The arrest of Kizza Besigye was considered a political outrage among many members and residents, which fueled greater attention to the Forum for Democratic Change of Uganda. Conversely, the FDC of Uganda slowly started to suffer as a result of its growth and success. In short order, Yoweri Museveni's past unforgiving nature intimidated many individuals of the FDC side.

Several former members of the National Resistance Movement were very hesitant to publicly refute or criticize president Yoweri Museveni. Prominent politicians, such as the Forum for Democratic Change of Uganda's leader at the time, Erya Kategaya, was tentative and conservative in their standing.

Another element that was holding-up the radical movement behind the Forum for Democratic Change of Uganda was that the government had established significant restrictions on Kizza Besigye's capabilities to establish a national campaign. Although the Forum for Democratic Change of Uganda was highly popular and supported in the urban areas of Uganda (such as Kampala - the capitol city of Uganda) the limited nature of the campaign failed to reach the majority of the coutry's population which is in rural areas. On the opposing side, the National Resistance Movement had invested a large amount of its resources campaigning in these rural areas.

Fortunately for the Forum for Democratic Change of Uganda, both Besigye and the FDC were well-known and supported in the northern territories of the country where a great deal of the population had suffered for almost 20 years of war and conflict between the Lord's Resistance Army and the government. The powerful grievances experienced by these Ugandans of the northern territory made these individuals feel abandoned by the Museveni-backed government.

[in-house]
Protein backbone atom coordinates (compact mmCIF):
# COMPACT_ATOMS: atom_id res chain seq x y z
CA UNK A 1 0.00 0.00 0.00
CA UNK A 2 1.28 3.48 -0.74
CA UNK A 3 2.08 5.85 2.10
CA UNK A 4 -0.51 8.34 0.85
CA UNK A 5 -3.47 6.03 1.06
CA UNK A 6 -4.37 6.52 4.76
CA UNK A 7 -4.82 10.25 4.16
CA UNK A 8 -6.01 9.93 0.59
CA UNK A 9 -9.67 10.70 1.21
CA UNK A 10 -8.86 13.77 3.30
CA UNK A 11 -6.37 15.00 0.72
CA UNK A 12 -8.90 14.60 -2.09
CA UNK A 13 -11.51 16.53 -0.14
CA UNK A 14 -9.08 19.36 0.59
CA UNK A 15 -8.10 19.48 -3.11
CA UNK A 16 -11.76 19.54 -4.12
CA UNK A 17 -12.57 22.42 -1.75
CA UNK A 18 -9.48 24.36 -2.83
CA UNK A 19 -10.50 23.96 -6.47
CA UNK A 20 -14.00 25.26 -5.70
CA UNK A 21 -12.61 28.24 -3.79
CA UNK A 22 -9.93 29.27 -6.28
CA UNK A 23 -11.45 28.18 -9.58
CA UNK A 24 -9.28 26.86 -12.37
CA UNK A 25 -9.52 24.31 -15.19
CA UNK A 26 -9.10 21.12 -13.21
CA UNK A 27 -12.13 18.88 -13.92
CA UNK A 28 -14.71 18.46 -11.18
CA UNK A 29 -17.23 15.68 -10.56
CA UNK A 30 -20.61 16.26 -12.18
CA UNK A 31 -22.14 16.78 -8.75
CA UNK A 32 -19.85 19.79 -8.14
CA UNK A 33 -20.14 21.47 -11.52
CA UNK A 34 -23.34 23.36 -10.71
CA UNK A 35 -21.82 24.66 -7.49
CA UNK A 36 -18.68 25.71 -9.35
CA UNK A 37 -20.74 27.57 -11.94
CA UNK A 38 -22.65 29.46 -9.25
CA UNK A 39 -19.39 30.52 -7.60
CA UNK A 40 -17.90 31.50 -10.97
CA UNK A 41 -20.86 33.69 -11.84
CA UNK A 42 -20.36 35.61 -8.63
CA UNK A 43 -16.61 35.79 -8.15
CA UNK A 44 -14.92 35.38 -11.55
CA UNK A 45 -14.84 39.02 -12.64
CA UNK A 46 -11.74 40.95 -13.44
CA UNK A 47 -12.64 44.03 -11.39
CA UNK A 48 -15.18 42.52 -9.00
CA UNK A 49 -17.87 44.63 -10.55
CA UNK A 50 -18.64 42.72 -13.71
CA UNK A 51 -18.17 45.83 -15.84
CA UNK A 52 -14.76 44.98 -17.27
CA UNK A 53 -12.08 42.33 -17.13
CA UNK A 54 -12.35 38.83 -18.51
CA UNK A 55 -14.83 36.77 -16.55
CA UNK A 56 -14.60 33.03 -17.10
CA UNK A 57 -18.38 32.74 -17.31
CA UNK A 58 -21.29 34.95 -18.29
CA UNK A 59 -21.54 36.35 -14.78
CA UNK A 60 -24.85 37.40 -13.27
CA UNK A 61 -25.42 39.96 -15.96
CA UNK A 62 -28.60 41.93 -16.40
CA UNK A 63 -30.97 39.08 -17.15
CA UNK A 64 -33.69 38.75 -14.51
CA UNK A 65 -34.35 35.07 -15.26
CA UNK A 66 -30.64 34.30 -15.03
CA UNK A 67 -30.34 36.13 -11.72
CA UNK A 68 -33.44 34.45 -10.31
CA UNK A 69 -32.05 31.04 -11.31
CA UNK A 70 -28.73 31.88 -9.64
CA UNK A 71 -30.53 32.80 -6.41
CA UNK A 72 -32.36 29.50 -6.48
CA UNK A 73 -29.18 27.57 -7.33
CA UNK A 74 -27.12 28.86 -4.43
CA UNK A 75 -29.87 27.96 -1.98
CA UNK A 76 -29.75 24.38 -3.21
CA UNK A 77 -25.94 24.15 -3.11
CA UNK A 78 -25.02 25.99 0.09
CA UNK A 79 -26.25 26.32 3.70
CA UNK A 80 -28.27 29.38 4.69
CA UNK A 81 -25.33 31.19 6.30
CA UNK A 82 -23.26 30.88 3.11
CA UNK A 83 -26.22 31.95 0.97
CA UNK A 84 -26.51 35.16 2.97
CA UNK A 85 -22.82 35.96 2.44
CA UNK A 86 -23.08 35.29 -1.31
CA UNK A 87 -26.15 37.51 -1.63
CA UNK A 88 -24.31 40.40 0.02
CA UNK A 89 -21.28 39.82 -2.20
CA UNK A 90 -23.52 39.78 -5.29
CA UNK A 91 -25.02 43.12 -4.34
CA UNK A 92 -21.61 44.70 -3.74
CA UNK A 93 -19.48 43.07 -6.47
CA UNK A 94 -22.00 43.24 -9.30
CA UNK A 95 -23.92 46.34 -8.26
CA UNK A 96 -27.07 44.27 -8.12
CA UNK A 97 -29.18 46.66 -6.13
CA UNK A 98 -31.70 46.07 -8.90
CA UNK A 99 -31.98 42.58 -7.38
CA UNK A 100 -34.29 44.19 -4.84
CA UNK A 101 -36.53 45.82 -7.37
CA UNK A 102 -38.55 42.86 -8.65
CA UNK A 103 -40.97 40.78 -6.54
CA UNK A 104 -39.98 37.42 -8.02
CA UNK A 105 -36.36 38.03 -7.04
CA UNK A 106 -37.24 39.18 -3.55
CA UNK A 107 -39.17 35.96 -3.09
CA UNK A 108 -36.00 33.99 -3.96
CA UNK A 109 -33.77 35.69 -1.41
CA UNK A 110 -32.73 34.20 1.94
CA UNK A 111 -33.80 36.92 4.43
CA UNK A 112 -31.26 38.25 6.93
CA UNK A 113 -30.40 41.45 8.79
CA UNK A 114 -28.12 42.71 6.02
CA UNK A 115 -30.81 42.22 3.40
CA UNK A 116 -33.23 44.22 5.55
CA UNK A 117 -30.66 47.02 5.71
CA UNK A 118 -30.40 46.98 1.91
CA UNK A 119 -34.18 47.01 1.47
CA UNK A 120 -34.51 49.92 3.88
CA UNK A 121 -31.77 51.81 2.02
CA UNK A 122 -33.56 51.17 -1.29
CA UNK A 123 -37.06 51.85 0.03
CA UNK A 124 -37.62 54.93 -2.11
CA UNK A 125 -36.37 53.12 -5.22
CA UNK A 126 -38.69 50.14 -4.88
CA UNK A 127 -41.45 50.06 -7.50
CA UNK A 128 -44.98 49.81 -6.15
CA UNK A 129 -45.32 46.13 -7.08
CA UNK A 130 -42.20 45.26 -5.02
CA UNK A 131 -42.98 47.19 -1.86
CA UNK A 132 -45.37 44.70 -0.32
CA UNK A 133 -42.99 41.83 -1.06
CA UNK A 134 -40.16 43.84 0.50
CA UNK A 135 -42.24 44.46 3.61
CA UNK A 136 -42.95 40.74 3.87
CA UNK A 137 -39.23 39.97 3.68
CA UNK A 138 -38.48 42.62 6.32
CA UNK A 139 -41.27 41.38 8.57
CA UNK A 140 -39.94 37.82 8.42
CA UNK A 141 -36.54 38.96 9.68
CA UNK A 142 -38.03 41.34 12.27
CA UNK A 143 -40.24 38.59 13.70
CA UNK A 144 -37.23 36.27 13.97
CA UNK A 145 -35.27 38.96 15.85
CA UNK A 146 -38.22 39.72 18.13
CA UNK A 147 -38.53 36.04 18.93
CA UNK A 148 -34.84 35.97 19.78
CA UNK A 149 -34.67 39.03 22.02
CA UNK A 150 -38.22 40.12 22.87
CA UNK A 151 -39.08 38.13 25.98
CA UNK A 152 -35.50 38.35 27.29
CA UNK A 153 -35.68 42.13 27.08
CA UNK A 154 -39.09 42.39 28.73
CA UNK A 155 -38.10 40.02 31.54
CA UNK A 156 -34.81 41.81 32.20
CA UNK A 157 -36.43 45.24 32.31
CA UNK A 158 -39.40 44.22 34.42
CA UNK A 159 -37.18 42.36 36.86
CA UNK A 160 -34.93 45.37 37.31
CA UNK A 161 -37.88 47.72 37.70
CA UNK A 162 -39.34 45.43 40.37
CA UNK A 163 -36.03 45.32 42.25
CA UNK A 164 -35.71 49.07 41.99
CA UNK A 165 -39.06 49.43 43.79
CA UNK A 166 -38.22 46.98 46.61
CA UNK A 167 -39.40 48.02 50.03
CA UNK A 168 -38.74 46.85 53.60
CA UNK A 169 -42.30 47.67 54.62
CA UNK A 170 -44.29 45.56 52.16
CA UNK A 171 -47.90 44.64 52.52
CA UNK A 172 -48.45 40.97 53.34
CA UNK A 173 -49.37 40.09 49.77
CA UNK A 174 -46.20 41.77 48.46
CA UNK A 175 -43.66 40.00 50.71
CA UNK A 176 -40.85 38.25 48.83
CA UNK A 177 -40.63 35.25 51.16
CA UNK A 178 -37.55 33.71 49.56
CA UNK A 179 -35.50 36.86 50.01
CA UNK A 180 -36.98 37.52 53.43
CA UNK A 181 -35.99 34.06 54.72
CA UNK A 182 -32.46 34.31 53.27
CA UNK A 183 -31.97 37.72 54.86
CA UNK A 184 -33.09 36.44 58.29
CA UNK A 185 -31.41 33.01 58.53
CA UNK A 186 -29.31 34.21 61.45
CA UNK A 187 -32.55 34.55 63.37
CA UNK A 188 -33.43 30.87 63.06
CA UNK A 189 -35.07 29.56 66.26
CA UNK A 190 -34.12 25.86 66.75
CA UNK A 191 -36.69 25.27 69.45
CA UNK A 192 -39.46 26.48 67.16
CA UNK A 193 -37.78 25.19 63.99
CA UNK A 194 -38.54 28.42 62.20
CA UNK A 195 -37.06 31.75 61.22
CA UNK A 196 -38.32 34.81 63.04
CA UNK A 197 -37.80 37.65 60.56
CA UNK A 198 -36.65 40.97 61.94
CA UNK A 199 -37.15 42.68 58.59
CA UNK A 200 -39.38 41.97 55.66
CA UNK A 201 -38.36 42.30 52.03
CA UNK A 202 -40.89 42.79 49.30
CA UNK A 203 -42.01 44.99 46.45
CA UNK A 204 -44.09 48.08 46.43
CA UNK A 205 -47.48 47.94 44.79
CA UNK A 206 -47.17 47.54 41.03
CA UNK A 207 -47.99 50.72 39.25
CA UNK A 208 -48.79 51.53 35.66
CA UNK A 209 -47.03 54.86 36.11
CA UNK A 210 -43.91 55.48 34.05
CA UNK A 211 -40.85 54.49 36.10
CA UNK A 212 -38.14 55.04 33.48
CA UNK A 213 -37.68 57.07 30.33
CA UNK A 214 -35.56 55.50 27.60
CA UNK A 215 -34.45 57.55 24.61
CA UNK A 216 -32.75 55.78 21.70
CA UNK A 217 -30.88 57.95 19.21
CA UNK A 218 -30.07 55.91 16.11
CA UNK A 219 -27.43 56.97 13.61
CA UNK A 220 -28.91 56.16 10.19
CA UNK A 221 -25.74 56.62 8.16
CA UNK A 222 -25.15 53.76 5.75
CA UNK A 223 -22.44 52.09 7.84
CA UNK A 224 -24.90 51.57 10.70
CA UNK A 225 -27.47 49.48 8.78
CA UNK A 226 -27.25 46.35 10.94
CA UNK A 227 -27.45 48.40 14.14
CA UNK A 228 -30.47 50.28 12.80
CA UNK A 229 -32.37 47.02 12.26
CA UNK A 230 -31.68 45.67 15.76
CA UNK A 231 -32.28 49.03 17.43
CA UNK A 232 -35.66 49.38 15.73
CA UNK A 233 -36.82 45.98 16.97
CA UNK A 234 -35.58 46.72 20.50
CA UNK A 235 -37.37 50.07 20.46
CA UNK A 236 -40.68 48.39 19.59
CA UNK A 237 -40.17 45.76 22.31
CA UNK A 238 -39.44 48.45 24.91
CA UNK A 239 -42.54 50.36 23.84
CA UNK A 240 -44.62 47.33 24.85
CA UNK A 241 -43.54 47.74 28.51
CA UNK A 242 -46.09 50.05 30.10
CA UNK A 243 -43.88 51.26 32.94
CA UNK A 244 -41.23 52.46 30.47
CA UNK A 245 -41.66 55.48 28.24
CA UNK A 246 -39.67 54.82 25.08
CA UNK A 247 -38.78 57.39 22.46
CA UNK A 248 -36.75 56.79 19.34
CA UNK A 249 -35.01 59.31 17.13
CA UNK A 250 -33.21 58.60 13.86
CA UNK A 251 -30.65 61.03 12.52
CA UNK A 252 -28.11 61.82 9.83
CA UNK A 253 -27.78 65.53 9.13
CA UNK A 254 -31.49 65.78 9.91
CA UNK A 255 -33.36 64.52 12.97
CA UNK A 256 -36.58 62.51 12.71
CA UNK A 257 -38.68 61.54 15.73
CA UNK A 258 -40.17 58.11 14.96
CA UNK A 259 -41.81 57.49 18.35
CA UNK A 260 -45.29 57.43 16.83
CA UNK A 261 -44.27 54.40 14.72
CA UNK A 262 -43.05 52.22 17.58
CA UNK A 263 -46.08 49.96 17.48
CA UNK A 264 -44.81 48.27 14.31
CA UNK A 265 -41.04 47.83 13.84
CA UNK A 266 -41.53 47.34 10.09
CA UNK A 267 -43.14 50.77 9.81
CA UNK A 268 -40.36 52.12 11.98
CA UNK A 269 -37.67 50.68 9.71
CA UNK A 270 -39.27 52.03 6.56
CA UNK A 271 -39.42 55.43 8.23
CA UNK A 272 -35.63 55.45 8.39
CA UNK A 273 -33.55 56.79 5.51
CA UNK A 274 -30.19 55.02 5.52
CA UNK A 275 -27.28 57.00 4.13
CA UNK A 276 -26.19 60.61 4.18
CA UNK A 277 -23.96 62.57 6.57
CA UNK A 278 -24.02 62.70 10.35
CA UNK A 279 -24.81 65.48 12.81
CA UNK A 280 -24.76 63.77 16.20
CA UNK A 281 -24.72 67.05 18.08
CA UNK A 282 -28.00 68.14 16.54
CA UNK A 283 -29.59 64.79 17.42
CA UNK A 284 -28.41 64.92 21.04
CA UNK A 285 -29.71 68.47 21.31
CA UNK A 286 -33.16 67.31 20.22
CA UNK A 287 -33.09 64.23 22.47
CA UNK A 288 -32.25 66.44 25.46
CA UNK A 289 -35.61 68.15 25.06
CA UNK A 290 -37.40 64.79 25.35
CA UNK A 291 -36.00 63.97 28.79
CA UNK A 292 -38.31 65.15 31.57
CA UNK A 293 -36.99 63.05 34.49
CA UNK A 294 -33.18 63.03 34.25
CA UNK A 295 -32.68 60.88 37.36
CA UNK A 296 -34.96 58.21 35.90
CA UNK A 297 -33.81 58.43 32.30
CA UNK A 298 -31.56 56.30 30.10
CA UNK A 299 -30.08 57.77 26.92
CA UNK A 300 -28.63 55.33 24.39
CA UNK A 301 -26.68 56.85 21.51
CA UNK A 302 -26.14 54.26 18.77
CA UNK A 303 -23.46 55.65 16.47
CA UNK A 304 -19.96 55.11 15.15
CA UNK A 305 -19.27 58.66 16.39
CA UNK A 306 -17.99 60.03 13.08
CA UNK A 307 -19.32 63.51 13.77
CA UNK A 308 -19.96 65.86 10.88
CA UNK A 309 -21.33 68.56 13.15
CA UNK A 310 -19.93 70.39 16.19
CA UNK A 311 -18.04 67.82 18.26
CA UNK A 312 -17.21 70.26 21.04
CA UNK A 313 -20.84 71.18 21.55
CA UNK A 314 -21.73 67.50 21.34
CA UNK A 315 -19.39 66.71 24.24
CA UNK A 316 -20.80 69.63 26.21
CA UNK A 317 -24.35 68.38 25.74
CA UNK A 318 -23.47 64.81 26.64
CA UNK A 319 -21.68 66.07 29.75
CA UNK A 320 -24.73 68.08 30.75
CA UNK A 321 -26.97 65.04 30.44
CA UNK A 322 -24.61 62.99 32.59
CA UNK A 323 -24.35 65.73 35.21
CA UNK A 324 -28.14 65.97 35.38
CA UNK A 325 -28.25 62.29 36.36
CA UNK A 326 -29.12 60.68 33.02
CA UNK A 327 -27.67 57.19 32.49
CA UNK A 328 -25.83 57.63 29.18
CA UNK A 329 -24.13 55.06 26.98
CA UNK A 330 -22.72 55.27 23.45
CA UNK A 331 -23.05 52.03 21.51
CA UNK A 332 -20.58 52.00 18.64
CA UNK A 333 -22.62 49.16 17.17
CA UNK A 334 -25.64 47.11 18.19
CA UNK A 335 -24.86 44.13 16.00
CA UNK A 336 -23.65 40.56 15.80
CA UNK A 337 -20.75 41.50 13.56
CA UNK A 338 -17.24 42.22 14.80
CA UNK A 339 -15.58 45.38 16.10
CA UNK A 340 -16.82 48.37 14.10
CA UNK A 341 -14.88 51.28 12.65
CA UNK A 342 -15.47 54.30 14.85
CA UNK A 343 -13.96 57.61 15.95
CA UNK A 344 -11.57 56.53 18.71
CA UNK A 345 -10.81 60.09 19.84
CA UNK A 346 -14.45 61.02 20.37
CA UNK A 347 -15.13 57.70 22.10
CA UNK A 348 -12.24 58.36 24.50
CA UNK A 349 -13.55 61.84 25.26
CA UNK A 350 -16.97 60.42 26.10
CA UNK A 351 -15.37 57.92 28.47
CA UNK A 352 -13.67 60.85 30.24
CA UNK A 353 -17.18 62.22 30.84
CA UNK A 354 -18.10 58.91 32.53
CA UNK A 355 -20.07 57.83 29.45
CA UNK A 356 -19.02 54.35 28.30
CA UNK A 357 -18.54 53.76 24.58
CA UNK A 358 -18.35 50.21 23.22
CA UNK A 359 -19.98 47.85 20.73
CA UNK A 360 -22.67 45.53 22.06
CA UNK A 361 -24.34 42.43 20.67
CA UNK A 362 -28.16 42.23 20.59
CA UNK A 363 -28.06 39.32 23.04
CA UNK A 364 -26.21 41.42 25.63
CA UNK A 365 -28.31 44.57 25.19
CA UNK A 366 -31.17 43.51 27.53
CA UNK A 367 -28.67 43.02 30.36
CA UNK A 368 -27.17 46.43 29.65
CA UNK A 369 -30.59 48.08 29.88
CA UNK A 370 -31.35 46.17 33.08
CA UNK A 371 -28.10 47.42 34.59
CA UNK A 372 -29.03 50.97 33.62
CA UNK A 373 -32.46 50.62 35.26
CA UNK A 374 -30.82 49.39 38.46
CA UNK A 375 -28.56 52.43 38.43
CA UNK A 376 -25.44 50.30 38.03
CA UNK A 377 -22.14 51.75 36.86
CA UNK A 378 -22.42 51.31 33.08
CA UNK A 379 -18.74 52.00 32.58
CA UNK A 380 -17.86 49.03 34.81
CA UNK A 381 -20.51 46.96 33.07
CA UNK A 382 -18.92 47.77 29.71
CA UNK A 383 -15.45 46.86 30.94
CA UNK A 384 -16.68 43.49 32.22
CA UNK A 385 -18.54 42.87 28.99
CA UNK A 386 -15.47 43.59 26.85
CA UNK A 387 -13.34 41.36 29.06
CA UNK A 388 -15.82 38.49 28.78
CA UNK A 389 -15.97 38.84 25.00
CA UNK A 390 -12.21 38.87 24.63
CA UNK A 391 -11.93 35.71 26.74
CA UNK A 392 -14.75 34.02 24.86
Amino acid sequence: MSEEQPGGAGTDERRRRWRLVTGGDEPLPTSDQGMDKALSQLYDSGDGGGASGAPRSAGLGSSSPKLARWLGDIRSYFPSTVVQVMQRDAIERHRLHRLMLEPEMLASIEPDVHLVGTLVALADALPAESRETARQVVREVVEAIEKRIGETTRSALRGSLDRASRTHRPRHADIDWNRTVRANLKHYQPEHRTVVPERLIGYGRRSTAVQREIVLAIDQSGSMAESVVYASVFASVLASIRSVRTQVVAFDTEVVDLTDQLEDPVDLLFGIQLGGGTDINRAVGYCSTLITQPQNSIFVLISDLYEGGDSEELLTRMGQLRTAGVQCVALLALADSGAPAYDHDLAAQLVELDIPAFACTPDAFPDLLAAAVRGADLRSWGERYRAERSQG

Overcoming the Obstacles & Taking Victory

With all obstacles overcome by the Forum for Democratic Change of Uganda, the FDC achieved victory of the Nation Resistance Movement and won over 30% of votes made by Ugandans. This was a significant achievement for the Forum for Democratic Change of Uganda, as the party was just over one year old.

More About the Forum for Democratic Change of Uganda

The background behind the Forum for Democratic Change (FDC) stems from a rich history of political turmoil and a need for change in Uganda. The NRM, together with its military branch known as the National Resistance Army, successfully battled its way to Uganda political power in 1986. Amidst the time of the war, Yoweri Museveni established a powerful military presence and led the NRM to become a superior political organization for the country. The turn of events resulted in what would become the Forum for Democratic Change, or Forum for Democratic Change of Uganda.

Moral of the Story

In today’s world, many political parties and governments strive to meet the best interests of certain groups, whether those groups have righteous intentions or not. Many groups are simply trying to increase rankings or status among neighboring countries, whereas other parties have more righteous intentions, such as promoting greater health and wellness amongst their people. The Forum for Democratic Change of Uganda is interesting example of military and political turmoil that offers a rich history we can all learn from.